Georgia Sues Man For Publishing State Laws Online, Claims He Is A ‘Terrorist’


The state claims that the laws of the people are COPYRIGHTED.

The lawsuit filed last week states that Malamud “engaged in an 18-year long crusade to control the accessibility of U.S. government documents by becoming the United States’ Public Printer.”

Unannotated state laws are easily accessible, however, Malamud published versions that government agencies and courts ultimately base their decisions on. Malamud believes that the public should be able to see these rules and stipulations to more closely observe the logic used by their legislators arrive at their decisions.

Yet again, someone engaging in patriotic actions has acquired the label ‘terrorist'.

Malamud argues that the law should not be subject to any form of copyright provisions and has previously put forward a legal argument that presumably he will offer in response to the lawsuit.

It is a long-held tenet of American law that there is no copyright in the law. This is because the law belongs to the people and in our system of democracy we have the right to read, know, and speak the laws by which we choose to govern ourselves. Requiring a license before allowing citizens to read or speak the law would be a violation of deeply-held principles in our system that the laws apply equally to all.

He then quotes some supreme court decisions in support of his view.

One issue may be that, as well as posting the text of the law in an XML format, Malamud has scanned the printed version of the code and then posted it as a downloadable PDF on his website.

However, the State of Georgia filing points to a little more animus than concerns over scanned documents. In particular it uses a quote of Malamud's from an article in 2009 in which he talked about committing “standards terrorism” to actually accuse Malamud of committing a form of terrorism. “Consistent with its strategy of terrorism, Defendant freely admits to the copying and distribution of massive numbers of Plaintiff’s Copyrighted Annotations,” reads the lawsuit in part.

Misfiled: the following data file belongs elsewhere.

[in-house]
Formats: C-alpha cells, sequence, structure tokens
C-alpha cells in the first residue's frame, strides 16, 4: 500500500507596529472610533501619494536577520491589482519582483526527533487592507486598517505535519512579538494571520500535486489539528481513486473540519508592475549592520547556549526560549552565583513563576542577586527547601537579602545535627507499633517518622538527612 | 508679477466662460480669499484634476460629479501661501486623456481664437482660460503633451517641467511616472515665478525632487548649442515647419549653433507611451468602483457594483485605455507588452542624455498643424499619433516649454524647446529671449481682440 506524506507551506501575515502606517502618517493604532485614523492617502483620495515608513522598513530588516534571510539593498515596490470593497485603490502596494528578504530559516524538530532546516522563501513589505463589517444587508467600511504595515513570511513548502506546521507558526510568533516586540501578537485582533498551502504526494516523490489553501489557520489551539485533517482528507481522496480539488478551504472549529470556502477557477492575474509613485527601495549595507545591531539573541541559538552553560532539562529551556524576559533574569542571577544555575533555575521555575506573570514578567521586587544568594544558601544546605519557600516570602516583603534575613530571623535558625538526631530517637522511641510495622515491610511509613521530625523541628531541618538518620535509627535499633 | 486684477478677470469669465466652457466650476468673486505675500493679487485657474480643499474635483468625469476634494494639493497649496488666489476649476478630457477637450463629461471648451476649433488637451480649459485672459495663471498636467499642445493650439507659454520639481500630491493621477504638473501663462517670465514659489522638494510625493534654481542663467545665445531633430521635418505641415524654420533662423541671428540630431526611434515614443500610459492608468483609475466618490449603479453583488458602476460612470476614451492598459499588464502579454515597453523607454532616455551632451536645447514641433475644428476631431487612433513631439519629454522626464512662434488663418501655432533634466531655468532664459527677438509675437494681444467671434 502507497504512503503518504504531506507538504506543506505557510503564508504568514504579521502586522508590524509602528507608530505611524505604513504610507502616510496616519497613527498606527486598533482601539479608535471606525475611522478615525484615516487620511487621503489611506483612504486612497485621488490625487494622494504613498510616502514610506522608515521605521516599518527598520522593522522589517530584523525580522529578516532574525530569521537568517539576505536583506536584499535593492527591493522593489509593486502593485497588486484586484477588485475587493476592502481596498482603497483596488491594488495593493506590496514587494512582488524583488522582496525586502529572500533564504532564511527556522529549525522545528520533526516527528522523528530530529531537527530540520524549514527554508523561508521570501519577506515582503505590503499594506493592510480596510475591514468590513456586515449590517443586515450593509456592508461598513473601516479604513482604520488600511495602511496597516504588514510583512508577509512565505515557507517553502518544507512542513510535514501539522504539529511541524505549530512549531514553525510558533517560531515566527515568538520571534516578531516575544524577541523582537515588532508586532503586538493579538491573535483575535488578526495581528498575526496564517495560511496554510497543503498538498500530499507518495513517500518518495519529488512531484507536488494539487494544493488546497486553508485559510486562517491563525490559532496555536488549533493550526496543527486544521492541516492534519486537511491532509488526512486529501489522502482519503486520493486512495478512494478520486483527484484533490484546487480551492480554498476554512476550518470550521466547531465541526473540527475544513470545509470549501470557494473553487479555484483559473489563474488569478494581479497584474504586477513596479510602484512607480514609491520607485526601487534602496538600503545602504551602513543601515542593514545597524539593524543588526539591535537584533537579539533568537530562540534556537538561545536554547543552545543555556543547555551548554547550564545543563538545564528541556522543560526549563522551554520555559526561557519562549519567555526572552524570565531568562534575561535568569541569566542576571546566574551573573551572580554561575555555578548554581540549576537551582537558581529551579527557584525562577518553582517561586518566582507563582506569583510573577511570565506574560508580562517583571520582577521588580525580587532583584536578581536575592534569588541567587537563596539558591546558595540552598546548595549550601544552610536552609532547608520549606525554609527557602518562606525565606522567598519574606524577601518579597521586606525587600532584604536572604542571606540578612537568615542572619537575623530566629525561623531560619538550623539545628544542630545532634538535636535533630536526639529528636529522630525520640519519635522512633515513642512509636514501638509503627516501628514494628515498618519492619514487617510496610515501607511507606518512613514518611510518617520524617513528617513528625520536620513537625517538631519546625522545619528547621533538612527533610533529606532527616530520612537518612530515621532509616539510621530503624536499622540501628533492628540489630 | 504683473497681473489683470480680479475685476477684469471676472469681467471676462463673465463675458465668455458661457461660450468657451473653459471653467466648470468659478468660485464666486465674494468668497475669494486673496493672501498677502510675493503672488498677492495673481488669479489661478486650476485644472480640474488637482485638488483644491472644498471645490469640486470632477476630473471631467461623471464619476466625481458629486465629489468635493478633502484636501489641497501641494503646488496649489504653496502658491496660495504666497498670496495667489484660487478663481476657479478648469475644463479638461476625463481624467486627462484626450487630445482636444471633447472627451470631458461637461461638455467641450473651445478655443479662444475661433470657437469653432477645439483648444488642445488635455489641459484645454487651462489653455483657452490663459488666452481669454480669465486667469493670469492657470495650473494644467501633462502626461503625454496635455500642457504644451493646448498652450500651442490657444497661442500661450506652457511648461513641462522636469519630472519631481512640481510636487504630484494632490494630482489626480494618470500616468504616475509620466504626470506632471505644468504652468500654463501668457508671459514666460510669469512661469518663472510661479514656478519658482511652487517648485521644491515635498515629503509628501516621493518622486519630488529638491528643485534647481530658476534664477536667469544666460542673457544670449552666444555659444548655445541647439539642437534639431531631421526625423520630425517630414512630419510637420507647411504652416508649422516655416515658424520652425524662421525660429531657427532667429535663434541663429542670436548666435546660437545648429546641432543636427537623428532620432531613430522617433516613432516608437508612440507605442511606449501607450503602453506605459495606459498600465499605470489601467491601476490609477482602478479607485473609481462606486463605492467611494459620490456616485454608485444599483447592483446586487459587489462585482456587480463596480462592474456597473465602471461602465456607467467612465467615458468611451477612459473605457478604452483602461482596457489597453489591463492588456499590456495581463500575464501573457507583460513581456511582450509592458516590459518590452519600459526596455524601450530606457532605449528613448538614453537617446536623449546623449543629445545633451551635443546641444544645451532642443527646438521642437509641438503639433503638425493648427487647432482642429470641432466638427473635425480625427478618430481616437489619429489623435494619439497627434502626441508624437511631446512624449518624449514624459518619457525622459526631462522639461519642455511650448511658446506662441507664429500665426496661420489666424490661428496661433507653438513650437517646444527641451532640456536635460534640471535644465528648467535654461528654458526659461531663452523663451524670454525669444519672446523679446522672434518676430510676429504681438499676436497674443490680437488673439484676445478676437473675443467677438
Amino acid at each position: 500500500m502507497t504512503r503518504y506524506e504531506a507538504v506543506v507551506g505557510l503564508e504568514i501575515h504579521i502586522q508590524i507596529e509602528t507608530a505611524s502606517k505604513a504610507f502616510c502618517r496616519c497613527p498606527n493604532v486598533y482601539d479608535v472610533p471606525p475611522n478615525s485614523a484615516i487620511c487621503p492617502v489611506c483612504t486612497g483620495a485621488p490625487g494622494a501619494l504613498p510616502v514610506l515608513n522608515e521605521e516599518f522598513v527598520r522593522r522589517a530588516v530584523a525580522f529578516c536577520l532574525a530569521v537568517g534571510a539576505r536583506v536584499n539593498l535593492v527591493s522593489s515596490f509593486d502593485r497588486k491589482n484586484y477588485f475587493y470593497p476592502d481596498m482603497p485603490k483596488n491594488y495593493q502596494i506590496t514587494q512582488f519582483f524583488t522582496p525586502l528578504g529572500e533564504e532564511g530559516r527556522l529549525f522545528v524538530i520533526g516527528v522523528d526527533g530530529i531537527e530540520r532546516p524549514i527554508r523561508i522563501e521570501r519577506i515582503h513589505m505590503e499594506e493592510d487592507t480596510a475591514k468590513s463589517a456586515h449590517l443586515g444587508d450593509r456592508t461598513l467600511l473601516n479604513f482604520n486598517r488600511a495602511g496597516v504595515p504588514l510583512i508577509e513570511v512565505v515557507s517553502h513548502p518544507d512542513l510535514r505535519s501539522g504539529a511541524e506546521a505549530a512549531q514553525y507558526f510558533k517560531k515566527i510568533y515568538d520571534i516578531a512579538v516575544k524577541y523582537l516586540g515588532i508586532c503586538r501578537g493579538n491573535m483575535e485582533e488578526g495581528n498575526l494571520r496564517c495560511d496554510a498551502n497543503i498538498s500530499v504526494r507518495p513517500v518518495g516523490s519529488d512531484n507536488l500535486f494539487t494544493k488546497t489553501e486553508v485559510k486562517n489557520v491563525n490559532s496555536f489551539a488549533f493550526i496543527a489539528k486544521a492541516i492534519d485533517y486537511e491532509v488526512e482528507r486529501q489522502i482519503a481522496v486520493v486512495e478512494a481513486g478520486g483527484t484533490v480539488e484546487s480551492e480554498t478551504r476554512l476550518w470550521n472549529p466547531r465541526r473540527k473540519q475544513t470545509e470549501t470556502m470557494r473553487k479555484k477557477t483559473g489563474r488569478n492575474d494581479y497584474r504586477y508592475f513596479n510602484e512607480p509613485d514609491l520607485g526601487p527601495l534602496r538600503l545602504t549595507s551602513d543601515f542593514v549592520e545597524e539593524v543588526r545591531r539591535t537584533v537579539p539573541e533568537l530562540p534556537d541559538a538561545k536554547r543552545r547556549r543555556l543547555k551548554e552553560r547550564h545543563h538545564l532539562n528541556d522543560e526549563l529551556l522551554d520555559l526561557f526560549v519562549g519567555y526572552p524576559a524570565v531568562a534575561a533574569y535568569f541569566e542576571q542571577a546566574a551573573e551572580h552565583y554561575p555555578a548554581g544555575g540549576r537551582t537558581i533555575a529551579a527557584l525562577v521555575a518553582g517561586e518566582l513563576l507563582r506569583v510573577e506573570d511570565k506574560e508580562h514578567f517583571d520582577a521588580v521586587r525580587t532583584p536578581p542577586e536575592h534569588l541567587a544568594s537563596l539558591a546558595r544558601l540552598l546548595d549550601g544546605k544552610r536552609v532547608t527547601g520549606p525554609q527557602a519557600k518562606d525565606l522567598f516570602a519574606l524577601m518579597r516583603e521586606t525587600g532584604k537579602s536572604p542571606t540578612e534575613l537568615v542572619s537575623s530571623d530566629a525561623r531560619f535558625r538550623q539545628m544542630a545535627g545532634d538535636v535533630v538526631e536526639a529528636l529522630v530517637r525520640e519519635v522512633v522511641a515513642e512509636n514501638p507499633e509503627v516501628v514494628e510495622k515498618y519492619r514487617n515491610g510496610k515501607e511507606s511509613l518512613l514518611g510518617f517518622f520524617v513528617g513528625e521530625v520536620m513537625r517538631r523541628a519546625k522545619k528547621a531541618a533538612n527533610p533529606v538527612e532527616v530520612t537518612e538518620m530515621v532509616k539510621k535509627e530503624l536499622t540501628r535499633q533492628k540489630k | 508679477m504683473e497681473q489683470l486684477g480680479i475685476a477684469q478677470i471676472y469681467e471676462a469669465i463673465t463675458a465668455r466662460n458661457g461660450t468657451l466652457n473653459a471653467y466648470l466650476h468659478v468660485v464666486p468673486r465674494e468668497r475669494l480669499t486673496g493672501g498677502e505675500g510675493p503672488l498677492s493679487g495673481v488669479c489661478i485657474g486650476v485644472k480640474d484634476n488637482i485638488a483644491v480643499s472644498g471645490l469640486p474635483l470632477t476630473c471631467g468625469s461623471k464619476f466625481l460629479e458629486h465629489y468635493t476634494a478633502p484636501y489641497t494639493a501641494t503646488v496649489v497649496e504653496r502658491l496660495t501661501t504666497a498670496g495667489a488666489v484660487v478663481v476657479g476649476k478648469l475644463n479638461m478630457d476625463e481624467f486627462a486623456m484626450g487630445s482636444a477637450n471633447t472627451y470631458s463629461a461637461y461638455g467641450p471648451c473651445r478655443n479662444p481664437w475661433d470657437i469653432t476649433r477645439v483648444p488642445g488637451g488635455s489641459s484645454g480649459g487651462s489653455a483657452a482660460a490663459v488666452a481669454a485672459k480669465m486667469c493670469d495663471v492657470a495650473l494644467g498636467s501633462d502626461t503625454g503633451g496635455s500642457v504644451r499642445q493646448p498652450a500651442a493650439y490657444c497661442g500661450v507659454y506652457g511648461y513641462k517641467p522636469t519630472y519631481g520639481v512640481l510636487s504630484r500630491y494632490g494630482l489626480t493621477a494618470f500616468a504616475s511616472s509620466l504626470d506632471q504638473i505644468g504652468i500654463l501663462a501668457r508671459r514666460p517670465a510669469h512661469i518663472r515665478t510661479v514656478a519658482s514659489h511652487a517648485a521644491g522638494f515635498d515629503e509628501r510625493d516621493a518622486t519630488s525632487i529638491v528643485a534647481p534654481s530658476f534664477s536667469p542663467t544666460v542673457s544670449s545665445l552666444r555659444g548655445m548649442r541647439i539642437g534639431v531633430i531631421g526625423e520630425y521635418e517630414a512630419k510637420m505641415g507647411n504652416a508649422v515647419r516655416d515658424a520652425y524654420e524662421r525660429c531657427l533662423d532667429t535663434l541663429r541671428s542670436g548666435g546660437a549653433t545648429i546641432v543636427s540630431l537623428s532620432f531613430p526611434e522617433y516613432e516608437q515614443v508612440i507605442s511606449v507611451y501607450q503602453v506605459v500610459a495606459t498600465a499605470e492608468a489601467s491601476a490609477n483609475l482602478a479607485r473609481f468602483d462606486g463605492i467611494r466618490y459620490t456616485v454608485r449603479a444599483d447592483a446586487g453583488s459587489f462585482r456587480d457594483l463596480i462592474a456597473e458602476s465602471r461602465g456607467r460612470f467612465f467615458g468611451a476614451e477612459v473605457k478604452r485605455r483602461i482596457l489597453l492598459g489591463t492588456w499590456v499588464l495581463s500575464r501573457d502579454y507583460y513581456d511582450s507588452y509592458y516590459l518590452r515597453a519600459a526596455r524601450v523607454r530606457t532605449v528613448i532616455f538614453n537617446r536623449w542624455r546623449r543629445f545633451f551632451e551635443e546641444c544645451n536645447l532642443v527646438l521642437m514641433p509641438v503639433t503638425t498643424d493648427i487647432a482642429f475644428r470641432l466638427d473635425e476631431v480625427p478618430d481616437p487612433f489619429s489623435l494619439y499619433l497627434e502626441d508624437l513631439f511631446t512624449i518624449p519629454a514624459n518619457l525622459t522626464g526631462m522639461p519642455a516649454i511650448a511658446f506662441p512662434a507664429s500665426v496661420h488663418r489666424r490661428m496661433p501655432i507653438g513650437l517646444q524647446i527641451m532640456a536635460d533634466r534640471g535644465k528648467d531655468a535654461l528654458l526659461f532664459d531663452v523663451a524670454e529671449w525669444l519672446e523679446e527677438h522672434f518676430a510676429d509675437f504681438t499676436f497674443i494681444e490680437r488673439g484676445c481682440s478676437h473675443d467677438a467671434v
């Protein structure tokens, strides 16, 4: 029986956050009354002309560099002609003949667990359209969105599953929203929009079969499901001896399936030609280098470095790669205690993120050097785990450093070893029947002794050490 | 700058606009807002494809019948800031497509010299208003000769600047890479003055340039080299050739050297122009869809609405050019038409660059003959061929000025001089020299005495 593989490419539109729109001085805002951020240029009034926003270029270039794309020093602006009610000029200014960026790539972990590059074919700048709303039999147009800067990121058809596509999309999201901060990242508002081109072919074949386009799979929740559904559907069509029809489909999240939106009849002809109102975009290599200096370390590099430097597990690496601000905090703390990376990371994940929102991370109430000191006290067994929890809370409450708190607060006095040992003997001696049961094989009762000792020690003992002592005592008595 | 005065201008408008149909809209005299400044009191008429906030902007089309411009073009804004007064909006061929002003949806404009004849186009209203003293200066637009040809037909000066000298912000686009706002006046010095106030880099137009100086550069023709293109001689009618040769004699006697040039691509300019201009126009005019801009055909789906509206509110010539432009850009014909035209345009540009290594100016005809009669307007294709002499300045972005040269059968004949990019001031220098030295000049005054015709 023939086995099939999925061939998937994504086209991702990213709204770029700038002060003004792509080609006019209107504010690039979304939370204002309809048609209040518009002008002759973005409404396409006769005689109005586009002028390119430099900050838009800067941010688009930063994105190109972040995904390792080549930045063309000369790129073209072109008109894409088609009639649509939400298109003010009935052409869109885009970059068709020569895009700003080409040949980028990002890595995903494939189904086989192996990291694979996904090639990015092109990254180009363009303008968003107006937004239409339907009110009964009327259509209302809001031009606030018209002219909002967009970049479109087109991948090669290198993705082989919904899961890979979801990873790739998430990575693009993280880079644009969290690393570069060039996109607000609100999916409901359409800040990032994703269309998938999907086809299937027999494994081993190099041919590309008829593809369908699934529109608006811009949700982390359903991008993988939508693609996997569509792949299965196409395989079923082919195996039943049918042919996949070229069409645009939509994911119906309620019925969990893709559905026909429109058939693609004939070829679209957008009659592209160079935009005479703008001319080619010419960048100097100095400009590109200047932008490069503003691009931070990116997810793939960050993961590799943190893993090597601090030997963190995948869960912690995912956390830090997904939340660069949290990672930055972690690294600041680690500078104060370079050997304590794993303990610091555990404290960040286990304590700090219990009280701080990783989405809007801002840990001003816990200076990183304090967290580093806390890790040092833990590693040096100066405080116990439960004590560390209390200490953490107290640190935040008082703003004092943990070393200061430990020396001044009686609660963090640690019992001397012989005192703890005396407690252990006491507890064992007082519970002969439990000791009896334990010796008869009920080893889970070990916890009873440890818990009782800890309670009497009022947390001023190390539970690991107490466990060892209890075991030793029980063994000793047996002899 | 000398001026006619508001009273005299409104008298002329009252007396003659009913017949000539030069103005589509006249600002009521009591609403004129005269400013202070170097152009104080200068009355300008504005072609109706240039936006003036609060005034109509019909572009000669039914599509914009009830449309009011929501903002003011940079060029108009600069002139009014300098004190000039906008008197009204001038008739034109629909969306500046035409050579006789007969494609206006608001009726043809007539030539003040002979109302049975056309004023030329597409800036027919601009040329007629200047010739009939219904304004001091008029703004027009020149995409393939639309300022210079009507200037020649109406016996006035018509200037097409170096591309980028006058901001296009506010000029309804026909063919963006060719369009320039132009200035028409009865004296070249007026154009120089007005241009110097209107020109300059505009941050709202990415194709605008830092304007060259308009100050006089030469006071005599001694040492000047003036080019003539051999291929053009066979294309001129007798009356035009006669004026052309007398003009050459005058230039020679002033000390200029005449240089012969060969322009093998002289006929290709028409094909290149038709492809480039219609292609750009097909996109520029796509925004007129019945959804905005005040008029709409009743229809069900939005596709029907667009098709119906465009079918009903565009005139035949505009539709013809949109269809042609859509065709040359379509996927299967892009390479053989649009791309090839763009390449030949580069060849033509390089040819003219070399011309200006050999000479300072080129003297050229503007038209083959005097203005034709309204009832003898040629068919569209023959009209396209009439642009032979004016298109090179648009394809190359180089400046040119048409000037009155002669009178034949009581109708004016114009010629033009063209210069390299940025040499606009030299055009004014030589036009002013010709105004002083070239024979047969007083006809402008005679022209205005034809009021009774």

It also argues, somewhat unpersuasively, that without the ability to charge for access to its annotated law, the State of Georgia would not be able to maintain it.

Each of these annotations is an original and creative work of authorship that is protected by copyrights owned by the State of Georgia. Without providing the publisher with the ability to recoup its costs for the development of these copyrighted annotations, the State of Georgia will be required to either stop publishing the annotations altogether or pay for development of the annotations using state tax dollars. Unless Defendant's infringing activities are enjoined, Plaintiff and citizens of the State of Georgia will face losing valuable analysis and guidance regarding their state laws.

It's also clear that Georgia did not put its finest lawyers on the case, with references to “creating derivative works” and Creative Commons licenses that make it plain that the authors do not understand recent changes in copyright law that have happened since it became possible to quickly and easily post information on the internet.

What is not under question is Malamud's dedication to making inaccessible public information available. He has spoken, lectured, and advocated for many years about how this information needs to be restructured and put online. For example, he is a fierce critic of the outdated and clunky PACER system that provides access to court documents across the US. And he has argued passionately for making companies' Form 990 tax returns accessible in a machine-friendly format.




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